3. As you move up the rod, if you drop the line it will often slip back through every eyelet you have complete. This can be frustrating. Using the needle will help but you can also pinch the line to the rod below the guide you are working on, moving it as you complete a guide.
Step 6: Attach a Hook or Lure
When you’re ready to attach a hook or lure to your setup you’ll need to learn some knots. If you’re using monofilament or fluorocarbon line, then there is a simple knot knot you can use.
The Uniknot is easy to tie and it can be used for tying your line to a hook, lure or even for splicing lines together.
Here is a diagram on how to tie the uniknot. If you’re not using braided line, you can skip step 2.
Step 7: Set your Drag
Knowing exactly where to set your drag will take experience and knowing the fish you are after. You will want to set it close to where you want it before you get on the water but you can always adjust as you go if you need to.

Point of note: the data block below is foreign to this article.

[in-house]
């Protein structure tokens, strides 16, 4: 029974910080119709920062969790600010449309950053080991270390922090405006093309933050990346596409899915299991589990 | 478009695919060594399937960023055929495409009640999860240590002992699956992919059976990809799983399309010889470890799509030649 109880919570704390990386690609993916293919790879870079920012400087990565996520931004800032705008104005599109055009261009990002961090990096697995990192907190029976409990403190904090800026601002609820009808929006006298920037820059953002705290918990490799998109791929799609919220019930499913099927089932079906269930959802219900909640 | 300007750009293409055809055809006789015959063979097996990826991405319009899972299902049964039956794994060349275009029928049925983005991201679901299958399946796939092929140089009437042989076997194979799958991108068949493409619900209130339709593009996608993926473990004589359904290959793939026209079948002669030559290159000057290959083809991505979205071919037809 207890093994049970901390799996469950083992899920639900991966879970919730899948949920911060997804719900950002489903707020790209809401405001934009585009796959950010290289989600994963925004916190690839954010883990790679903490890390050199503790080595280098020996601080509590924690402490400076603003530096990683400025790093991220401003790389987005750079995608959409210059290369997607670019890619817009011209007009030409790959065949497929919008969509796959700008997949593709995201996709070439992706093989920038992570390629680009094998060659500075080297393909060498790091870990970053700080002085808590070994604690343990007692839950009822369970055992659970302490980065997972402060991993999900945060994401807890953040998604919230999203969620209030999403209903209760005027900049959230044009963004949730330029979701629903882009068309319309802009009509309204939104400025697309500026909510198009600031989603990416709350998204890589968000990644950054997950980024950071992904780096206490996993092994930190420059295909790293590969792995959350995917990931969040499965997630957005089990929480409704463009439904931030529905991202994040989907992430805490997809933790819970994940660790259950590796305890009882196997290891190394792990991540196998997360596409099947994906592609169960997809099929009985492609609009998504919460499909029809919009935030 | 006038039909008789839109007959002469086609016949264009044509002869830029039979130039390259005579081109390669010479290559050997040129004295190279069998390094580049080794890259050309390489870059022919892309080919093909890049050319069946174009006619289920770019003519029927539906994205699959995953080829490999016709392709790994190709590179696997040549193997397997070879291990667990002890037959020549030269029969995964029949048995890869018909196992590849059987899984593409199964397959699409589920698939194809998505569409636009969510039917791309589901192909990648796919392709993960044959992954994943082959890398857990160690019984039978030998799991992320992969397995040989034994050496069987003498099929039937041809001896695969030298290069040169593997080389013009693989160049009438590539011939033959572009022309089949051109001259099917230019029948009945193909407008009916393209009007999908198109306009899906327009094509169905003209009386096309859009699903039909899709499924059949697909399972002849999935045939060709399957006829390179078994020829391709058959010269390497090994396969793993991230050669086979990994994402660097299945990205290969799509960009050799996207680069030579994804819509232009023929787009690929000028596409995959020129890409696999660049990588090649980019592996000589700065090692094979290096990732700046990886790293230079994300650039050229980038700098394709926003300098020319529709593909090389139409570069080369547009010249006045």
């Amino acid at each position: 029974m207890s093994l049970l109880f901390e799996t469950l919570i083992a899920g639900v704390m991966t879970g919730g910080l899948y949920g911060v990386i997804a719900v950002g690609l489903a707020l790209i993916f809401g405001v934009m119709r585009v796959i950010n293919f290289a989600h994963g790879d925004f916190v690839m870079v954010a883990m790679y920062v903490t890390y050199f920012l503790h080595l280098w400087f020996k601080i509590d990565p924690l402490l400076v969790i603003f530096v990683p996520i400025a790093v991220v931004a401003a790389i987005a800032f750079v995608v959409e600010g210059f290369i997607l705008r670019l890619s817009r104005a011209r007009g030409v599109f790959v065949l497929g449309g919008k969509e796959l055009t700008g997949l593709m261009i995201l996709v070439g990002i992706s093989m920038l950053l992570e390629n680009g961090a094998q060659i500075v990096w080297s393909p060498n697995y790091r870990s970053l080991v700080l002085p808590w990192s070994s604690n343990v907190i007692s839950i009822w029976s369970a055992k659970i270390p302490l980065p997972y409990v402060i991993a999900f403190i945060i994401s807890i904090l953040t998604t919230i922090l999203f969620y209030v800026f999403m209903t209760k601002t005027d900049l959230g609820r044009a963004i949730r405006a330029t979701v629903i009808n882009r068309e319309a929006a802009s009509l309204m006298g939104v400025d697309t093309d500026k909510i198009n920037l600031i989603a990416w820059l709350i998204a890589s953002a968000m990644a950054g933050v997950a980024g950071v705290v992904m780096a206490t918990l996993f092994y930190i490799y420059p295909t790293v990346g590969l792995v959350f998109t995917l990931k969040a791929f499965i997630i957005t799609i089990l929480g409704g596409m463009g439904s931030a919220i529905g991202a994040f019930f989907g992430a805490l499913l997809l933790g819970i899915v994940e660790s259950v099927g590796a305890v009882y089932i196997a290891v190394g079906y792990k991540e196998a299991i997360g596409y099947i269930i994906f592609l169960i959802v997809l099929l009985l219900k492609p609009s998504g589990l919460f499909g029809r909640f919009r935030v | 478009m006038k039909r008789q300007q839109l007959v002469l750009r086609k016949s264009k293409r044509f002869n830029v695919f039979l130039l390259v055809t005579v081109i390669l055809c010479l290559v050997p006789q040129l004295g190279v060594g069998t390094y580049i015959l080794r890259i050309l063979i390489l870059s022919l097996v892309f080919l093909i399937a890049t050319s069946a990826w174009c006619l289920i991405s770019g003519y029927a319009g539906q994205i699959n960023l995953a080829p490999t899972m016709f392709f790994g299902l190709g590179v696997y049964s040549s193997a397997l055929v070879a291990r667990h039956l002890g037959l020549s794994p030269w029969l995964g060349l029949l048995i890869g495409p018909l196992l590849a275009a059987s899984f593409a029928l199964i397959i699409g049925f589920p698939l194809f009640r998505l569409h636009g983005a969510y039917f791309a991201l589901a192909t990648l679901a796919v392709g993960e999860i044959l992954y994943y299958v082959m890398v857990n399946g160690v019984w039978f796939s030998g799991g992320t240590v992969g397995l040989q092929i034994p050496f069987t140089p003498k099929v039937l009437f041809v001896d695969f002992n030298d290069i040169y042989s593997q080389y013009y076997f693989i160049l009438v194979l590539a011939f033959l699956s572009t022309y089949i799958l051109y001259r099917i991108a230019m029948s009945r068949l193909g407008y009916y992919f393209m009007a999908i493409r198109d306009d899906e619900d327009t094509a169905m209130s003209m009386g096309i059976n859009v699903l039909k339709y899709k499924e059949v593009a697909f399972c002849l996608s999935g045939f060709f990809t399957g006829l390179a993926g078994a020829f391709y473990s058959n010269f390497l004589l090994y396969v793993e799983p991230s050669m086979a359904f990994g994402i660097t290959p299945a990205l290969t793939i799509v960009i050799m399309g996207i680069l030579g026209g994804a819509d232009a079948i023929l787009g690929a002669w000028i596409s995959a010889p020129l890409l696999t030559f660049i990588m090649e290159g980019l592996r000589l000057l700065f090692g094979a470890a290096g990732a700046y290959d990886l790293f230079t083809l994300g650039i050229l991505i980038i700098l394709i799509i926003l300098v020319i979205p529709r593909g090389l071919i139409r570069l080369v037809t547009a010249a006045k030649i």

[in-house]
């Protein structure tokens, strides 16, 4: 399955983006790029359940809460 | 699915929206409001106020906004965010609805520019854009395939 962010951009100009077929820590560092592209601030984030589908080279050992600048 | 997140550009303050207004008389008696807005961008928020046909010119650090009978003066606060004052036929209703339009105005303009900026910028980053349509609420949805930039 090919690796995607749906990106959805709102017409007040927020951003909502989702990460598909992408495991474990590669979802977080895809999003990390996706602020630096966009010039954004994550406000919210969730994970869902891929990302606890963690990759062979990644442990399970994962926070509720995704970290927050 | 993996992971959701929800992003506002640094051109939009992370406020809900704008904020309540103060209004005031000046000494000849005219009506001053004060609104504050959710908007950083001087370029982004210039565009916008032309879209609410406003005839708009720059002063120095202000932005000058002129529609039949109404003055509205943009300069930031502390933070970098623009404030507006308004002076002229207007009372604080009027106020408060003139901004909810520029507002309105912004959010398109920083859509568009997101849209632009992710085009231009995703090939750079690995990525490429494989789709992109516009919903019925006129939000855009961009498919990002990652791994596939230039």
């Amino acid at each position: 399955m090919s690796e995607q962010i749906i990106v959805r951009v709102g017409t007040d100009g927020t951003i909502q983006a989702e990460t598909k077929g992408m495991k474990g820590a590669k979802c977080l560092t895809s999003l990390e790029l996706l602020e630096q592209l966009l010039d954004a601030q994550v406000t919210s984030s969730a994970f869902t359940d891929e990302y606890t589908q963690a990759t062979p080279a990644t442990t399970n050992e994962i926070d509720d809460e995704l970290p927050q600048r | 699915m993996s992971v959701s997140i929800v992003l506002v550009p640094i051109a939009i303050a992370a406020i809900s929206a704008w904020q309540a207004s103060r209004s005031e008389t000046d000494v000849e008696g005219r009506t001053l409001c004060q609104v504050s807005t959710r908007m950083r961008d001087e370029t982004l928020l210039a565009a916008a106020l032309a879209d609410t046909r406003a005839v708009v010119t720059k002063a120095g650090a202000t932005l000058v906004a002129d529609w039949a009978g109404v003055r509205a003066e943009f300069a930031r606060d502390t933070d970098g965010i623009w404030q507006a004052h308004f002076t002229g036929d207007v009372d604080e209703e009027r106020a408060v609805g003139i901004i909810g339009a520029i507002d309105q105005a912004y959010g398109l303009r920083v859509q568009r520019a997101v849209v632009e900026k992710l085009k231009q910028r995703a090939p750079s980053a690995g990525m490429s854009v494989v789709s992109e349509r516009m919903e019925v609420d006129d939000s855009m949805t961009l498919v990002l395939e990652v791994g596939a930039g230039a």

1. Turn the drag knob clockwise until it stops. This is the stiffest drag you can get. If you were to hook a large fish with your drag this high, it would likely break your line.
2. Slightly turn the drag back counter clockwise, pausing about every 1/8 turn to give the line a moderate pull. Repeat this stem until you hear a clicking sound from the reel and the line unspools a little.
3. Very slowly turn the drag knob until you are no longer able to unspool line with the same moderate tug. From this point, I always turn my knob between 1/8 and ¼ turn clockwise to stiffen it up.
4. If you have trouble getting your drag set, consult with your local outfitter or fishing shop for advice. These people are professionals and should be able to quickly help you. Having the drag just right is vital.
If your drag is too loose:
1. You may hear the clicking sound when you go to set the hook. If this happens, it is likely that the fish was not hook well or at all. Check to make sure you can’t easily unspool the line by hand. If you can, repeat the steps above. If you can’t, tighten the drag another ¼ to ½ turn and try again.